Gwinn posted five points to take fourth, while Munising had four, Norway one and Ironwood did not score.

Mountaineers coach Marcus Celello credited senior leadership for the team’s repeat championship.

“We have eight seniors on our team, including all four of our regular singles players and both our No. 1 doubles players, along with one each on Nos. 3 and 4 doubles,” the IM coach said.

He noted that all those singles flights were winners with the team’s championship in doubles also coming with the pair of seniors at No. 1.

“We won this last year and returned our core, so I knew we would at least be very competitive this year,” Celello said. “We won or tied every dual meet this season.”

He said that included a 4-4 tie against eventual U.P. Division 1 champion Negaunee to give the Miners the only blemish on their dual-meet record this fall.

“But sometimes when you haven’t faced adversity, it can be scary,” the coach continued. “You don’t always know how you’re going to react.”

The Iron Mountain and Ishpeming No. 2 doubles pairs face off during a semifinal. No. 2 singles player Aziza Burgoon — of course, a senior — completed an undefeated season by winning a marathon final over WIC’s Seanna Stine,  7-5, 7-5.

IM also got singles titles from No. 3 Natalia Brown and No. 4 Rediet Husing, along with a doubles championship from No. 1 Elle Lofholm and Anja Kleiman.

But the biggest cheers and shrieks came after IM finished its singles sweep when No. 1 Callie Bianco pulled off a 6-4, 6-4 win over Gwinn’s Miaha Schiefel.

Schiefel led 4-2 in the second set looking to force a deciding third before Bianco won the final four games.

“I just was trying to stay focused, work the ball and follow through,” Bianco said. “And maybe the most important thing was to be patient, not panic.

“I’m known for being an impatient player. When I’m on, I like to be aggressive, but I know that when I’m not on, I have to focus on being patient.”

Asked if she was “on” Thursday, she was emphatic with her “Yes I was!”

One coach trying to be patient but excited for next season is Ishpeming’s Kaitlin Rich, who watched her junior-laden team set the groundwork for a big season next fall.

“We’ve already made a big improvement from last year,” she said. “I’m proud of how hard our girls have worked to make that improvement.

“Half of our players are dual-sport athletes, which means they’re playing another sport this fall, too, so they really have to balance their workload.”

The Hematites carted off one championship, one of the last finishing finals matches at No. 3 doubles when Kaitlyn VanDeuren and Paige Palomaki had to win a third-set tiebreaker to defeat WIC’s Bailey Hoffart and Aubrey Richardson 6-4, 3-6, 7-6 (7-1).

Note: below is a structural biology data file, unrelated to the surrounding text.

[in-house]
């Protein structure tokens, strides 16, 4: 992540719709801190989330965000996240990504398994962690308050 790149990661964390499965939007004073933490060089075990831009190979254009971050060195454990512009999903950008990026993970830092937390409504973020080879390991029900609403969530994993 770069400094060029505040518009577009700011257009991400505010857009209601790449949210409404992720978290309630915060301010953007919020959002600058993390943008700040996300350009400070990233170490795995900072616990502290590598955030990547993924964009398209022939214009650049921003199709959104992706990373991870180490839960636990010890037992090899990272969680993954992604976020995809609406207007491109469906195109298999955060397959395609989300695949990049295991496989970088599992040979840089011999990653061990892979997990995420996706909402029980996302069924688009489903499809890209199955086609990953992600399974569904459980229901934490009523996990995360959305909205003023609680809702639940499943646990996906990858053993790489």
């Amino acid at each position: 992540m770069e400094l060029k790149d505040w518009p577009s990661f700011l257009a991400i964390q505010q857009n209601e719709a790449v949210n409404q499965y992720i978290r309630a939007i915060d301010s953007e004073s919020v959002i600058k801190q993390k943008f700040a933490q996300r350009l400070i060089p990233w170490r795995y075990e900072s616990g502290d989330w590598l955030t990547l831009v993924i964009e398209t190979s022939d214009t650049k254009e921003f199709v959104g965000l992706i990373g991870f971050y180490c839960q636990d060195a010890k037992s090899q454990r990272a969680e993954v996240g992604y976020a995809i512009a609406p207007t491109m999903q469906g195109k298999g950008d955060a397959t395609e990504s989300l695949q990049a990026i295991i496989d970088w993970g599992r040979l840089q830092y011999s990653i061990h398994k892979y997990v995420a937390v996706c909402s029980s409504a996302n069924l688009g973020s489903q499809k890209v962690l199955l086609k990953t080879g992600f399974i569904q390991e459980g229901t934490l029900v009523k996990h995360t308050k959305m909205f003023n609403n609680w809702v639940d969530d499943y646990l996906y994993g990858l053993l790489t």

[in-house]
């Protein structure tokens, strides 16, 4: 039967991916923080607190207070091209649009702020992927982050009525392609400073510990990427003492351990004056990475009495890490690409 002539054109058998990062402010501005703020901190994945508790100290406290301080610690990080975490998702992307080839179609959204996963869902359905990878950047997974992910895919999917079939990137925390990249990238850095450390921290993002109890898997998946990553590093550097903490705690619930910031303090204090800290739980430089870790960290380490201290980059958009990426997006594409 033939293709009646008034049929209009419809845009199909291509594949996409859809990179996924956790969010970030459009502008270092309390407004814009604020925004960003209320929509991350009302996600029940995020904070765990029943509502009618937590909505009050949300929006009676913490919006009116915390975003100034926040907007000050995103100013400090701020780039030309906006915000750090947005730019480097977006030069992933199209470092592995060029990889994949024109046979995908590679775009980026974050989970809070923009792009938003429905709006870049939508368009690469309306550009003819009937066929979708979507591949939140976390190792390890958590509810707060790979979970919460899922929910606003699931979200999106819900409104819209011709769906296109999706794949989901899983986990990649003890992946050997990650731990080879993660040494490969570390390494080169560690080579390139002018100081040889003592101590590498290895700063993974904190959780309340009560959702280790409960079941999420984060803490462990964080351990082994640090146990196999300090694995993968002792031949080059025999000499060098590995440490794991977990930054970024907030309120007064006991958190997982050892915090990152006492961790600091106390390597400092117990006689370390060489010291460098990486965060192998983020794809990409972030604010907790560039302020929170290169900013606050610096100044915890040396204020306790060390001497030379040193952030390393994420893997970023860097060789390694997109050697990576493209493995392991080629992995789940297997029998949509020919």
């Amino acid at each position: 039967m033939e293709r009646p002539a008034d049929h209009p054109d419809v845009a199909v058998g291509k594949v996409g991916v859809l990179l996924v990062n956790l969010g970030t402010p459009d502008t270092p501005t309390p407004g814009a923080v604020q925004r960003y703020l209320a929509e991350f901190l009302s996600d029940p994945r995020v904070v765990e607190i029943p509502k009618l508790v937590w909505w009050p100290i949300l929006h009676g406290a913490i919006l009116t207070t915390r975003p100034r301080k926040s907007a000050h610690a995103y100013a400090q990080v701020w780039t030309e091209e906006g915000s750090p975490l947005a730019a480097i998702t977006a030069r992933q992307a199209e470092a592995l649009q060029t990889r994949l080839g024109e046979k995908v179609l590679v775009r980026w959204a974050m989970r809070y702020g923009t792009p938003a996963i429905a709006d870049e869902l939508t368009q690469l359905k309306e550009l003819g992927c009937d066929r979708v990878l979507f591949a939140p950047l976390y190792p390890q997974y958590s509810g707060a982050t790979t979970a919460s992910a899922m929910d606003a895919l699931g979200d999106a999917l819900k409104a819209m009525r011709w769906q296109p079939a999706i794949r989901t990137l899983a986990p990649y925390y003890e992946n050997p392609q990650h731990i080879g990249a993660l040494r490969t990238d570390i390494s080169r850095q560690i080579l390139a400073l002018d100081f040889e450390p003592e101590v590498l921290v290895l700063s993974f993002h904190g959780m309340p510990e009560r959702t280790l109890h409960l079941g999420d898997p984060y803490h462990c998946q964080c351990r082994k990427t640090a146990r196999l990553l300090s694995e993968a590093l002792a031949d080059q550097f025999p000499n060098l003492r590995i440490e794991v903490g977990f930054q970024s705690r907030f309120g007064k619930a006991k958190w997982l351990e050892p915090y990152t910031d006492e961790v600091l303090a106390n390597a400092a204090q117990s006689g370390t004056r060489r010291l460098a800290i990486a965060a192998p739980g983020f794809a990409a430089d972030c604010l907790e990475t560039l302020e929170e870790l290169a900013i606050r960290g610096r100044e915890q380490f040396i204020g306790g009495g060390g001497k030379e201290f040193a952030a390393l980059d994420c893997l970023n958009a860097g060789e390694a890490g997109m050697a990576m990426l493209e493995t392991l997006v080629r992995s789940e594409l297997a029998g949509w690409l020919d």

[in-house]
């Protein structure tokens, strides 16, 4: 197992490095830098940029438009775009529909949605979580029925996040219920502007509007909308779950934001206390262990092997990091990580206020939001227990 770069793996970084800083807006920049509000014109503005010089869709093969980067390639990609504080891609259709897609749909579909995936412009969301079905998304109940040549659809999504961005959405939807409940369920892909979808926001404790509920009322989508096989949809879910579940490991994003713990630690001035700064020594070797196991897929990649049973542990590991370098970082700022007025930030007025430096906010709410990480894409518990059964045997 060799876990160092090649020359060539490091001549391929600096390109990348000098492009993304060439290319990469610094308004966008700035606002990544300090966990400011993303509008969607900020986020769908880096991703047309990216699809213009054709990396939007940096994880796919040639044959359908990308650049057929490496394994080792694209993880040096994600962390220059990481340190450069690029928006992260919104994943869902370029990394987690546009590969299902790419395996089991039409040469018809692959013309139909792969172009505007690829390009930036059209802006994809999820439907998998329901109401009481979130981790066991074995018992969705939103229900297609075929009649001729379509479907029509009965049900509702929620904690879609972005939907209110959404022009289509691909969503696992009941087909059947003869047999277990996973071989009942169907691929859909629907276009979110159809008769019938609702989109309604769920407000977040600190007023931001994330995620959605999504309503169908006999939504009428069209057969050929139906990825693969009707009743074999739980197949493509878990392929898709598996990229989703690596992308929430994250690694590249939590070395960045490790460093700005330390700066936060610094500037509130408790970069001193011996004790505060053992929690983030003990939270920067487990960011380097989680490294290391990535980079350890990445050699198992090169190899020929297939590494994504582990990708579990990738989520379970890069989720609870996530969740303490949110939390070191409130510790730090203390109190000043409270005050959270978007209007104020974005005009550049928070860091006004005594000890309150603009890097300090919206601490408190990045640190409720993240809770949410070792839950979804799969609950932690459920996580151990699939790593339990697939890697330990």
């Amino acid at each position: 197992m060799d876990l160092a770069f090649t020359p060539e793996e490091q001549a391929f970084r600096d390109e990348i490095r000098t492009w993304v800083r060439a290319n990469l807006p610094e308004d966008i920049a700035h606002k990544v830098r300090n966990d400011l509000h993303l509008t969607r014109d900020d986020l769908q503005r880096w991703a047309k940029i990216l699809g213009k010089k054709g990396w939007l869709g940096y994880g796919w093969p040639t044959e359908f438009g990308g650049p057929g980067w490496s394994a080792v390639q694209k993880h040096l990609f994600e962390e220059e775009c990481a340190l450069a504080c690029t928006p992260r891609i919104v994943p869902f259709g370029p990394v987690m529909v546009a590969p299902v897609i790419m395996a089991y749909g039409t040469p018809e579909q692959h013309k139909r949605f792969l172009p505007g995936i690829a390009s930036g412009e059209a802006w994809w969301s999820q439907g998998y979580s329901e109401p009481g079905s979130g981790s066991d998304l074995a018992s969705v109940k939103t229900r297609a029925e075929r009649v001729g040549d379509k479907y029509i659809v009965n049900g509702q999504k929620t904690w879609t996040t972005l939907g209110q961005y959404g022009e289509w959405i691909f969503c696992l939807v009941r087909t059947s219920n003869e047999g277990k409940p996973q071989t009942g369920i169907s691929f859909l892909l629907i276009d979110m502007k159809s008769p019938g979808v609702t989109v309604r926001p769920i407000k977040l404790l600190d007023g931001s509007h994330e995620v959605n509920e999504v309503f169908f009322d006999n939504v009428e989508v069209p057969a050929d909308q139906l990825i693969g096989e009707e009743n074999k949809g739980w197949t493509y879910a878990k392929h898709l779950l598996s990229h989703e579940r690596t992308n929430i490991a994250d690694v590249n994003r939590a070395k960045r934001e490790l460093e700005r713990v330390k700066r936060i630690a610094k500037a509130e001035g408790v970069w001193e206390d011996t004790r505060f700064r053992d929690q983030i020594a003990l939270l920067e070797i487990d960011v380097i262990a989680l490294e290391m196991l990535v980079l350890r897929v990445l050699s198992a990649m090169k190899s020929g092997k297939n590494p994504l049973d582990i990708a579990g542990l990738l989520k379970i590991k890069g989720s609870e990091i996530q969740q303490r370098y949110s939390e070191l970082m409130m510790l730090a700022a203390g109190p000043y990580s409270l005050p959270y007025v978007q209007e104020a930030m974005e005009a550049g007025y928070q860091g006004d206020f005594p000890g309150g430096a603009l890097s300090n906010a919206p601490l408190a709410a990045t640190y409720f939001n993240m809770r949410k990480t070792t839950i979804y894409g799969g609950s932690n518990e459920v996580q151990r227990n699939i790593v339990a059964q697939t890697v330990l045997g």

That result decided the runner-up position team-wise as a Wykons’ win would’ve reversed their point totals and places in the standings.

“We had five finalists, at Nos. 3 and 4 singles and Nos. 1, 2 and 3 doubles,” Rich said. “We return nine of our juniors next year, so I’m really looking forward to next year. I think we should be ready to make a run at the U.P.’s (title) next year.

“Kaitlyn and Paige, those two by far are the most improved players from last year,” the Ishpeming coach added.

Gwinn’s Miaha Schiefel returns a volley at No. 1 singles. WIC veteran coach Joe Serbentas was philosophical after his players won a pair of doubles titles, at No. 2 with sisters Autumn Smith and Kaitlyn Smith and at No. 4 with Destiny Lemery and Olivia Lamay.

“We’ve played well at the U.P.’s the last five or six years, but we also seemed to come up that point short,” he said. “Iron Mountain is so senior-loaded, you just knew that they were the big favorites today.

“We had a 5-7-1 record in dual meets, but we play a lot of the best teams in the U.P., so I still think that’s pretty good.”

Gwinn made a run at a U.P. flight championship for the first time in a number of years with Schiefel at No. 1 singles, much to her coach’s delight.

“She has such a passion for the sport, and she’s such an avid athlete,” Modeltowners coach Darcia Mattson said. “She runs track and is a phenomenal basketball player. She trains at AdvantEdge (athletic training facility in Marquette).

“She used to play tennis against her brother, Jared Rolland.

“And she’s not a big girl at all, but her heart is twice as big as she is.”

PHOTOS (Top) The Iron Mountain and Ishpeming No. 2 doubles pairs face off during a semifinal. (Middle) Anja Kleiman gets a racket on the ball during her and partner Elle Lofholm’s match at No. 1 doubles. (Below) Gwinn’s Miaha Schiefel returns a volley at No. 1 singles. (Photos by Steve Brownlee.)